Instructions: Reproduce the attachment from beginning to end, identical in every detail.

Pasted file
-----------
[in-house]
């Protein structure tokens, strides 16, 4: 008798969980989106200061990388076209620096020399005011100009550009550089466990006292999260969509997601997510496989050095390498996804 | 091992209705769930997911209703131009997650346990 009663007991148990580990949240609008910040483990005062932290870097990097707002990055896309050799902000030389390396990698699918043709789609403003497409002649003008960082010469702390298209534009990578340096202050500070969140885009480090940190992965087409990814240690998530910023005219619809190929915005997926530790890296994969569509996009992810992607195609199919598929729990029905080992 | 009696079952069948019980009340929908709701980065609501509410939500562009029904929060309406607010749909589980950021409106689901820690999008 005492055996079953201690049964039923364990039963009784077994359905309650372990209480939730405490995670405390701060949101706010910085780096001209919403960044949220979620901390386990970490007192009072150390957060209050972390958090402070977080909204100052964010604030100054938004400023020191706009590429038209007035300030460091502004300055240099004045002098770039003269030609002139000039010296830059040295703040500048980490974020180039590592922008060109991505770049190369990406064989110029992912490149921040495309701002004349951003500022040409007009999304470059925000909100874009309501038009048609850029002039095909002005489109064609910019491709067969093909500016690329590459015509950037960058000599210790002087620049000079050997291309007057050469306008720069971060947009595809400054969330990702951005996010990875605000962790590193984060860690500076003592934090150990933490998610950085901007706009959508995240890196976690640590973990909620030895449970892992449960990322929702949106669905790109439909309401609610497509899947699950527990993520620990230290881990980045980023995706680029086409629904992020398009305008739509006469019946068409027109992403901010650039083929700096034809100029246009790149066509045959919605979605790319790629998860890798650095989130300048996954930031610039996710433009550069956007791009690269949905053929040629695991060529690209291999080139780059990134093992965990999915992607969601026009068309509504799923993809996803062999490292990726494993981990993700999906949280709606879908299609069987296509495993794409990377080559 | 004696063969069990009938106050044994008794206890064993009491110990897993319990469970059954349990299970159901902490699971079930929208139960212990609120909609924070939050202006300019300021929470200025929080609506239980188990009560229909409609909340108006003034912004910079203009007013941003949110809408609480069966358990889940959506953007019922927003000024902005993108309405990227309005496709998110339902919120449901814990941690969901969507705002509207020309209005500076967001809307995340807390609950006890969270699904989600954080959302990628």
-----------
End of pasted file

[in-house]
């Protein structure tokens, strides 16, 4: 008798969980989106200061990388076209620096020399005011100009550009550089466990006292999260969509997601997510496989050095390498996804 | 091992209705769930997911209703131009997650346990 009663007991148990580990949240609008910040483990005062932290870097990097707002990055896309050799902000030389390396990698699918043709789609403003497409002649003008960082010469702390298209534009990578340096202050500070969140885009480090940190992965087409990814240690998530910023005219619809190929915005997926530790890296994969569509996009992810992607195609199919598929729990029905080992 | 009696079952069948019980009340929908709701980065609501509410939500562009029904929060309406607010749909589980950021409106689901820690999008 005492055996079953201690049964039923364990039963009784077994359905309650372990209480939730405490995670405390701060949101706010910085780096001209919403960044949220979620901390386990970490007192009072150390957060209050972390958090402070977080909204100052964010604030100054938004400023020191706009590429038209007035300030460091502004300055240099004045002098770039003269030609002139000039010296830059040295703040500048980490974020180039590592922008060109991505770049190369990406064989110029992912490149921040495309701002004349951003500022040409007009999304470059925000909100874009309501038009048609850029002039095909002005489109064609910019491709067969093909500016690329590459015509950037960058000599210790002087620049000079050997291309007057050469306008720069971060947009595809400054969330990702951005996010990875605000962790590193984060860690500076003592934090150990933490998610950085901007706009959508995240890196976690640590973990909620030895449970892992449960990322929702949106669905790109439909309401609610497509899947699950527990993520620990230290881990980045980023995706680029086409629904992020398009305008739509006469019946068409027109992403901010650039083929700096034809100029246009790149066509045959919605979605790319790629998860890798650095989130300048996954930031610039996710433009550069956007791009690269949905053929040629695991060529690209291999080139780059990134093992965990999915992607969601026009068309509504799923993809996803062999490292990726494993981990993700999906949280709606879908299609069987296509495993794409990377080559 | 004696063969069990009938106050044994008794206890064993009491110990897993319990469970059954349990299970159901902490699971079930929208139960212990609120909609924070939050202006300019300021929470200025929080609506239980188990009560229909409609909340108006003034912004910079203009007013941003949110809408609480069966358990889940959506953007019922927003000024902005993108309405990227309005496709998110339902919120449901814990941690969901969507705002509207020309209005500076967001809307995340807390609950006890969270699904989600954080959302990628």